In 2020, cycling experienced its biggest boom in America since the ’70s, with sales up by 253% in April. That drastic increase in sales was largely due to people seeking entertainment, exercise, and alternate methods of travel during the pandemic.
Suddenly, cities across the country were following in the footsteps of Chicago, which was voted the best biking city in the U.S., and embracing the cycling lifestyle. As shutdowns continued to sweep the nation, more and more bikes flew off the shelves.
If one of those bikes found its way into your garage, you might be interested to know that cycling comes with some excellent benefits for you and others. Along with those benefits, however, comes danger you may not be expecting.
Let’s take a ride into the world of bicycles and explore the benefits and dangers that come with this way of keeping fit.
Biking Benefits: Why It’s Good For You And Others
Biking can be an easy and surprisingly efficient way of incorporating exercise into your everyday life. Cycling regularly can lead to increased cardiovascular fitness, strength, joint mobility, and flexibility. It can also decrease stress, body fat levels, and help prevent disease.
Those are all excellent examples of how riding a bike can benefit you, but did you know the planet benefits too? Riding a bike cuts down on greenhouse gas emissions, which is the second-largest source of air pollution in the U.S. Cycling also reduces noise pollution, congestion, and the need for new parking lots and roadways.
When you add all these benefits together, it’s easy to see that biking is a responsible choice for your health and the environment. The cycling boom may easily be the best thing to come out of the 2020 lockdowns.
Shocking Statistics: The Dangers Of Biking
We all know that there are some dangers associated with riding a bike. After all, cyclists often ride right alongside traffic in congested cities. That creates a recipe for some accidents, but what’s shocking is just how common they are.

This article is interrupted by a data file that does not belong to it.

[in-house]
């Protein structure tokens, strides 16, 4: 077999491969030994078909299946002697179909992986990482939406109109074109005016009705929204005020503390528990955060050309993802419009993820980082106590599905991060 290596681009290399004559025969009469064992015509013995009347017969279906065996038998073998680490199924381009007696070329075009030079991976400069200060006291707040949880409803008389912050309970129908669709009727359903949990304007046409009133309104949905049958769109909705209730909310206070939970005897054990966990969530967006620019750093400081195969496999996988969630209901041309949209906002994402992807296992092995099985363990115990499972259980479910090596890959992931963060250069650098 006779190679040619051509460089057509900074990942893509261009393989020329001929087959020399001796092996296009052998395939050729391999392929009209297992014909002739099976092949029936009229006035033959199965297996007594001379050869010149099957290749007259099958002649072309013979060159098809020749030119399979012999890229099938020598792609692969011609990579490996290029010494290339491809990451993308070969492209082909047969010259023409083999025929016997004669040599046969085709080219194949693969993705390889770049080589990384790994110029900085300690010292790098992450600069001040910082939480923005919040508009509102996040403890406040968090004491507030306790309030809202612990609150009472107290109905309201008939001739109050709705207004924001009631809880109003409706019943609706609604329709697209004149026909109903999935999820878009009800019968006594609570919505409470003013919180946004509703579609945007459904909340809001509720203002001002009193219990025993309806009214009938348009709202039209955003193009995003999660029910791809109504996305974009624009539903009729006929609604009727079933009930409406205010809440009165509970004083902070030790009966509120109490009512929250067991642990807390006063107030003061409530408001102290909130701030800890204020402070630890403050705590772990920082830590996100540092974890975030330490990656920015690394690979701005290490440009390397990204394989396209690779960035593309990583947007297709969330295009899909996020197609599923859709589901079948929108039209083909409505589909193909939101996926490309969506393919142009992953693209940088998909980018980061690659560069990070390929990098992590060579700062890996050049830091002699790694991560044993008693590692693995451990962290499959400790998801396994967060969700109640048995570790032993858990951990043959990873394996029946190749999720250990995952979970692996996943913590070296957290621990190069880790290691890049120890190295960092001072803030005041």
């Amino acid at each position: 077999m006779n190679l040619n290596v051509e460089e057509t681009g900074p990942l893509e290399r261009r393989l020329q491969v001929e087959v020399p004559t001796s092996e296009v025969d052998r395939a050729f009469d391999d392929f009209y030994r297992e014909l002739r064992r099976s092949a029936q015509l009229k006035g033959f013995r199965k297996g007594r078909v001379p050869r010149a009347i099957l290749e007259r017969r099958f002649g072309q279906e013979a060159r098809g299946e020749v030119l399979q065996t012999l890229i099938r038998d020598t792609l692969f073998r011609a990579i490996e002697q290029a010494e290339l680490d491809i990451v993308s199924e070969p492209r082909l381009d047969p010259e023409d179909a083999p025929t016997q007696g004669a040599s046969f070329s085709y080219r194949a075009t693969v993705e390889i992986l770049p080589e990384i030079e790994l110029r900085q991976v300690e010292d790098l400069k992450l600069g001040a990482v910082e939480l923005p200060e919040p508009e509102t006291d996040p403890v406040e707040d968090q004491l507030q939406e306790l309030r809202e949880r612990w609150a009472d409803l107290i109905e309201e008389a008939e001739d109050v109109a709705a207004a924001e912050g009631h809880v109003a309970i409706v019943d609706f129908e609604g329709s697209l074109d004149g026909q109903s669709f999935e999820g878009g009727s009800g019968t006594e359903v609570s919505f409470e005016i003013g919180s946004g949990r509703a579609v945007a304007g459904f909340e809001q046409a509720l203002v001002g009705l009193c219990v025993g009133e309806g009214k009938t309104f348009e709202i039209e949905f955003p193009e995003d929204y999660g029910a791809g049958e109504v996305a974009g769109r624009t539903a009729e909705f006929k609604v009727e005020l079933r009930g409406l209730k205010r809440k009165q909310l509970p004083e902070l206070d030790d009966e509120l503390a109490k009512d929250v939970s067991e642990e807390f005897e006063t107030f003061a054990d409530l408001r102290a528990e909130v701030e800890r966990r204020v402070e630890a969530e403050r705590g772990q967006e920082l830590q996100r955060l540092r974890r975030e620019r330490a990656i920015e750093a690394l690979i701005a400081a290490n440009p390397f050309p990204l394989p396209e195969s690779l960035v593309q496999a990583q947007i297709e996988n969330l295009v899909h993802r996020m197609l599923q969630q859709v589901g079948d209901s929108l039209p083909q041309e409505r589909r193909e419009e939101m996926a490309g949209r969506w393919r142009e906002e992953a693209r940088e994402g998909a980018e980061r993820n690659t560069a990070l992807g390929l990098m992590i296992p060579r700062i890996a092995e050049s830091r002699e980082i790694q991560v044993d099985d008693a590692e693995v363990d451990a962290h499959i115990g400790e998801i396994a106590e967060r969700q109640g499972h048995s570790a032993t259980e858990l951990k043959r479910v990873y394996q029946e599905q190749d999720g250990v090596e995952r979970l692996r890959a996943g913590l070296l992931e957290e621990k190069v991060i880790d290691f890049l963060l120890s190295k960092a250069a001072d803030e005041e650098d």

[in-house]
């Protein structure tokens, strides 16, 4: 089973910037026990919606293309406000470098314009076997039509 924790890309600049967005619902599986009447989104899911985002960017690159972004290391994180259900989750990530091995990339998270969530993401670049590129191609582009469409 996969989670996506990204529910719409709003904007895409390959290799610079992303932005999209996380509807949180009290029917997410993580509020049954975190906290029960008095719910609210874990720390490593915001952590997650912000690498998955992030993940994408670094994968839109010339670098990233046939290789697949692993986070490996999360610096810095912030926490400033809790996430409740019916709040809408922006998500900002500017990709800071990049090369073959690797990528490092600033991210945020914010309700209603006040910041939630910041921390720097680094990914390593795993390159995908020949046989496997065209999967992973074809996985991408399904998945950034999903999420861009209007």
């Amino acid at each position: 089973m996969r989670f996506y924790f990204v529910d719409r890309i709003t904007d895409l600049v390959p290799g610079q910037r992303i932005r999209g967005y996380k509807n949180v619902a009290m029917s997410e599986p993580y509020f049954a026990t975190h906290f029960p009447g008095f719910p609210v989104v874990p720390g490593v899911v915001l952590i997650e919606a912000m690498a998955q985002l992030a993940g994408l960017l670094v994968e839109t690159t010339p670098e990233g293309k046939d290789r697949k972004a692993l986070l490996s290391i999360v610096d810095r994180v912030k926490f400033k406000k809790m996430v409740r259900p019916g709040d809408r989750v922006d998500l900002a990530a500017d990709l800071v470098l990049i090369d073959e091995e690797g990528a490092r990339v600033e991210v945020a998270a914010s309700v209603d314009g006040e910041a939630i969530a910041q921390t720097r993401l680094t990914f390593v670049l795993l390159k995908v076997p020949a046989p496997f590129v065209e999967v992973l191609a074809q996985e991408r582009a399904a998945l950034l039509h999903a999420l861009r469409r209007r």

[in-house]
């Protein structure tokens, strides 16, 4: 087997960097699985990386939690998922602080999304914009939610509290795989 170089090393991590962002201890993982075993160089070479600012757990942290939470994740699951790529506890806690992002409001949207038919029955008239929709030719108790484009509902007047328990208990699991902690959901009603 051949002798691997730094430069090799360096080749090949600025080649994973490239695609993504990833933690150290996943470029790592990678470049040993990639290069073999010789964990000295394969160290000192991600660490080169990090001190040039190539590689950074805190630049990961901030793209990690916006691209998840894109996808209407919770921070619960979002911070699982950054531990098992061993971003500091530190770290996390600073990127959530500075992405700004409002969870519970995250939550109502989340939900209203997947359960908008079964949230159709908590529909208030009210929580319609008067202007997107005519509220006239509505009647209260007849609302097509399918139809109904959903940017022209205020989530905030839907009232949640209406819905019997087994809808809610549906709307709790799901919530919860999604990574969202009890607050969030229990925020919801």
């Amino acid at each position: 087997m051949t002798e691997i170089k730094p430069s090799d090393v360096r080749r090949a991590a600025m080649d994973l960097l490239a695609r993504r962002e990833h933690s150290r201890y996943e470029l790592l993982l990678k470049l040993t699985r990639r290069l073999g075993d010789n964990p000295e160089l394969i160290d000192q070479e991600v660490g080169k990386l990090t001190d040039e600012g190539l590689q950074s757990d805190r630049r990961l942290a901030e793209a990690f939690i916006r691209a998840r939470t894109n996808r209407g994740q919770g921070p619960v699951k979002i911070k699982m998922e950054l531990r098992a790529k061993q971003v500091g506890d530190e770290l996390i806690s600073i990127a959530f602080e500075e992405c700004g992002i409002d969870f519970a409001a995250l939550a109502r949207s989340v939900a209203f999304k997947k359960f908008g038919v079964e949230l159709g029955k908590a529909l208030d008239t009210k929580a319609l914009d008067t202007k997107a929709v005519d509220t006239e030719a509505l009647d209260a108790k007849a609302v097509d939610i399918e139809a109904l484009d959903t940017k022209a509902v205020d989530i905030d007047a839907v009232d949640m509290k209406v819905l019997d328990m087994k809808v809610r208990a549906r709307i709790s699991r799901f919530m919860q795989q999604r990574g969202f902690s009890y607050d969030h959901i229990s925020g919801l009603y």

In 2018, there were 1,095 cyclist injuries in the city of Chicago alone. The following year, a total of 868 people died in the U.S. due to injuries sustained while biking. That’s a 36% increase in deaths in less than a decade, according to the Insurance Institute for Highway Safety.
Those numbers are particularly frightening when you consider that they come from before the bike boom of the last year. As the number of bike riders goes up, so does the potential for accidents.
Avoiding Accidents: How You Can Keep Yourself Safe
While you can’t eliminate all the dangers of riding a bike in crowded areas, you can make the experience safer by taking a few simple precautions.
- Always wear a helmet, even in states that don’t legally require it. The most common type of injury cyclists receive is a head injury, and 95% of cyclists who die from them weren’t wearing helmets.
- Wear reflective materials to make yourself more visible to cars.
- Ride with the flow of traffic, not against it.
- Learn hand signals, and use them to communicate with drivers so they know what you’re planning to do.
- Behave as though you’re driving a car. Drivers are used to the movement patterns of other vehicles, so don’t weave in and out of traffic or slip into tight spaces that a normal vehicle couldn’t fit in.
Taking these simple steps every time you ride can dramatically reduce your chance of injury or death.
Unfortunately, all of the risks can’t be eliminated, no matter how cautious you are. There will always be careless drivers who don’t obey the rules of the road. If you’ve recently been the victim of one of these drivers, you may have legal options.
An attorney who knows the ins and outs of the laws regarding bicycle accidents can help you get compensation for your injuries. Common injuries that come up in bicycle accident cases include broken bones, damaged joints, neck problems, and traumatic brain injuries.
Though those are some of the most common injuries, they’re not the only ones that could entitle you to a financial settlement. Your lawyer will be able to better advise you based on the laws in your state.
The effects of bicycling can be beneficial to you and the planet, but you must pedal with caution to protect yourself from the dangerous surprises associated with it.